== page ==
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Otto Schmidt and pilots of the aircraft of the North Pole-1 expedition to the North Pole, from left to right: Ivan Spirin, Mark Shevelev, Mikhail Babushkin, Otto Schmidt, Mikhail Vodopyanov, Anatoly Alekseev and Vasily Molokov, 1937

North Pole-1 ( Russian: Северный полюс-1) was the world's first Soviet manned drifting station in the Arctic Ocean, primarily used for research.

North Pole-1 was established on 21 May 1937 and officially opened on 6 June, some 20 kilometres (12 mi) from the North Pole by the expedition into the high latitudes Sever-1, led by Otto Schmidt. The expedition had been airlifted by aviation units under the command of Mark Shevelev. "NP-1" operated for 9 months, during which the ice floe travelled 2,850 kilometres (1,770 mi). The commander of the station was Ivan Papanin. On 19 February 1938 the Soviet ice breakers Taimyr and Murman took four polar explorers off the station close to the eastern coast of Greenland. They arrived in Leningrad on 15 March on board the icebreaker Yermak. [1]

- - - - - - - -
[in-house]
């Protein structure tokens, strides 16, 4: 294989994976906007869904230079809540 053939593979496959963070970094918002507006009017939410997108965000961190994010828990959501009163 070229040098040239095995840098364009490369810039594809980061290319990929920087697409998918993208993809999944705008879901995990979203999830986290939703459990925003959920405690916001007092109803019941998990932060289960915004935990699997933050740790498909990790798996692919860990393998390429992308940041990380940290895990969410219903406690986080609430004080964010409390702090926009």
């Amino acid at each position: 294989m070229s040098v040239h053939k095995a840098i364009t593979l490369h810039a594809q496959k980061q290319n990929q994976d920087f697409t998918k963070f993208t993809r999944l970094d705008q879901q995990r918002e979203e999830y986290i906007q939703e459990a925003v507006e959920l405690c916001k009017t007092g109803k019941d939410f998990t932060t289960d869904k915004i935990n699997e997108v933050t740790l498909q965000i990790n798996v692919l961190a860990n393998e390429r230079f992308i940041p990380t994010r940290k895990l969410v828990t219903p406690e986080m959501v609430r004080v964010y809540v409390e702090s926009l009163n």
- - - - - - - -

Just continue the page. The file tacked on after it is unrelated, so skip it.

The expedition members, hydrobiologist Pyotr Shirshov, geophysicist Yevgeny Fyodorov, radioman Ernst Krenkel, and the commander Ivan Papanin, [2] were awarded the Hero of the Soviet Union title. [1]


  1. ^ a b Саляев, Рашид (19 February 2013). Дрейф в историю. Мурманский Вестник (in Russian). Murmansk.
  2. ^ "North Pole Drifting Stations (1930s-1980s)". Woods Hole Oceanographic Institution. 2011-08-17. Retrieved 2012-01-08.